After directing what is easily the blockbuster of the summer so far (Top Gun: Maverick, in case you missed the box office headlines), Joseph Kosinski’s newest film, Spiderhead, moves away from 80s nostalgia and action-packed flights and moves to a vastly different place: a mysterious experimental prison facility in a quiet sci-fi thriller that stumbles in its attempts of social commentary, likely to leave even the most curious Netflix subscribers confused about what they just saw.
Spiderhead is an adaption of George Saunders’s famous short story, Enter the Spiderhead, and despite compelling performances from Chris Hemsworth and Miles Teller, as well as interesting production design, the film fails to convey the source material’s uniqueness and innate entertainment value.
The film follows Jeff (Teller) and Lizzy (Jurnee Smollett), two inmates in an experimental facility called Spiderhead, which is managed by the charismatic and mysterious Dr. Steve Absenti (Chris Hemsworth). Unlike other penitentiaries, Spiderhead gives its prisoners a lot more flexibility. They have their own rooms, the ability to walk through the halls, and access to snacks and even arcade games, all of this with minimal prison staff on the premises.
In exchange, they’re willing test subjects in a variety of mysterious drug experiments, which cause them to have everything from a perpetual state of hunger to the most profound physical and psychological anguish. As Jeff and Lizzy grow closer, and the experiments become more twisted and perverse, the two will confront the mystery of what is actually going on in the facility and what price they’re willing to pay for their perceived “freedom.”
Even with its engaging hook of a premise, Spiderhead is an ultimately soulless piece of fiction. Partly because it tries to turn its ambiguous, intriguing world into a safe, generic blockbuster. The result is a strange hybrid that brings the worst of both worlds: flat characters and flat action. The pacing and writing suffer as well. The first hour brims with clumsy world-building, and the dialogue is reminiscent of office small talk, which is a bizarrely bland choice considering the subject matter.
Teller and Smollett’s performance salvage the film, as they offer decent melancholy and intrigue to otherwise disengaged characters. They also provide a smart counterbalance to Hemsworth’s charismatic performance as Dr. Absenti, the highlight of the film, who combines the worst sides of Silicon Valley and the pharmaceutical industry into an egotistical bio-hacker unafraid of the impact his unfettered innovations might cause.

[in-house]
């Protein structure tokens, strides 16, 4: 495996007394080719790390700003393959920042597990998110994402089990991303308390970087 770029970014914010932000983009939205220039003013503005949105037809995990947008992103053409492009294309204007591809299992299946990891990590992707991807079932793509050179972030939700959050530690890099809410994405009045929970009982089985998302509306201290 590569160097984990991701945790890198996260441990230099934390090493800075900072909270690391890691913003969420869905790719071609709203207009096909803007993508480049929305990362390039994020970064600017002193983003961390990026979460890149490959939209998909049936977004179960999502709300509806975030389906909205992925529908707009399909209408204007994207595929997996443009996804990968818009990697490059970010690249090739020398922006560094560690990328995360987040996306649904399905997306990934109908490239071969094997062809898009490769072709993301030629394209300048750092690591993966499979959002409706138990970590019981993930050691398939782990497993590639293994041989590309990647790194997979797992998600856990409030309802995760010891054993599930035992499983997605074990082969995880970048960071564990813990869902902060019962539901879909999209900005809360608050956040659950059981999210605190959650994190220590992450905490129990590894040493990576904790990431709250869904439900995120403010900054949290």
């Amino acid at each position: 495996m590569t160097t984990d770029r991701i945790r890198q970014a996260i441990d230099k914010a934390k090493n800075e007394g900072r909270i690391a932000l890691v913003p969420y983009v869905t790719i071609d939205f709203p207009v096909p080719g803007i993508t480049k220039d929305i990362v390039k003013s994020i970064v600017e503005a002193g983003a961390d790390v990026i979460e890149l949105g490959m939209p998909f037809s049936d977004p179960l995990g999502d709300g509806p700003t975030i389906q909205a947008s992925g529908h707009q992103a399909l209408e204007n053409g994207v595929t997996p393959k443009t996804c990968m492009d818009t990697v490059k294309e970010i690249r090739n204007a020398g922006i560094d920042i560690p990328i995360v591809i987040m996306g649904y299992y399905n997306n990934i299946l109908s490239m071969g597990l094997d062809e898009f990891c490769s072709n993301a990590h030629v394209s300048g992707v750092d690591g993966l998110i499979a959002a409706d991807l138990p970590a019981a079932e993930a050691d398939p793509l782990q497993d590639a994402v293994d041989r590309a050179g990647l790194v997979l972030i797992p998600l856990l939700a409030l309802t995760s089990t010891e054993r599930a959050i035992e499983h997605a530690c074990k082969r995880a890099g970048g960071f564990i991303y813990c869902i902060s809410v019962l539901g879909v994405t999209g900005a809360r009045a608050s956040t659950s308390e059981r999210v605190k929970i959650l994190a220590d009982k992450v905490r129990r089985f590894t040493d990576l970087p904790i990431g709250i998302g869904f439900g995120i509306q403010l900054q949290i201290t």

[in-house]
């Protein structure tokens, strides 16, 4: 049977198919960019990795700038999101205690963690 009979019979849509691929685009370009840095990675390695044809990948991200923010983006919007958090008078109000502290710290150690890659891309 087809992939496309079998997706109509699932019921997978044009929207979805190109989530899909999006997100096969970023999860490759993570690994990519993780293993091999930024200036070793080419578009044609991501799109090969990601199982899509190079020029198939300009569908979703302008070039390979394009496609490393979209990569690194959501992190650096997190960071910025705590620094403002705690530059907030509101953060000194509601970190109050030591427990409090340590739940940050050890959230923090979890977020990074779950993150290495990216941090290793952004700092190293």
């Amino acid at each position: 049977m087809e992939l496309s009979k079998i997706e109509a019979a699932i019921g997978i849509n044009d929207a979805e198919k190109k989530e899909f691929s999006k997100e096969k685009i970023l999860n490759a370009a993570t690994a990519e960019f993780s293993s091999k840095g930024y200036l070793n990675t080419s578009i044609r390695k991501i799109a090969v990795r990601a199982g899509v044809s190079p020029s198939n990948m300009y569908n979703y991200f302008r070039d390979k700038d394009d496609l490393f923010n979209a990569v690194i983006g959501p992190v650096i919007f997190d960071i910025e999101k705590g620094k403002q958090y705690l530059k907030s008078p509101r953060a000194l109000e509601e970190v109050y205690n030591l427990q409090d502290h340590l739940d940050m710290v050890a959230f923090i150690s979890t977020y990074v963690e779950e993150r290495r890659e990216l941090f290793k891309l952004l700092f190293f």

It also helps that the film’s main location, an isolated structure located in an idyllic group of islands, makes for a poetic setting. The bold lines and open spaces in the prison contrast with dark colors and concrete textures in a way that resembles the tension between the amenities the inmates gain, but also the steep cost they pay for it. If the rest of the film was at this level of intentional vision, Spiderhead would be far more worthy of the short story that birthed it.
For example, the adaptation mostly ditches the complex commentary of Saunders’ short story and instead favors a black-and-white approach, where heroes and villains rarely deviate from their archetypes. Rather than try to convey the original themes of sacrifice and redemption, the film mostly focuses on how evil moves through complex bureaucracies, framing its themes around the horrors of prisoner exploitation and unchecked corporate power. These are valid and important topics, and it makes sense for film adaptions to make appropriate changes for the sake of thematic content, but Spiderhead waters them down to the point of being almost unrecognizable from the story and much more similar to the troves of media already exploring well-read theses.
Despite all its problems, the film is basically watchable. There are some mildly funny gags, great song choices, and it all looks nice enough. But overall, Spiderhead is unfortunately a failed experiment.
Spiderhead is now available to stream on Netflix. Watch the official trailer here.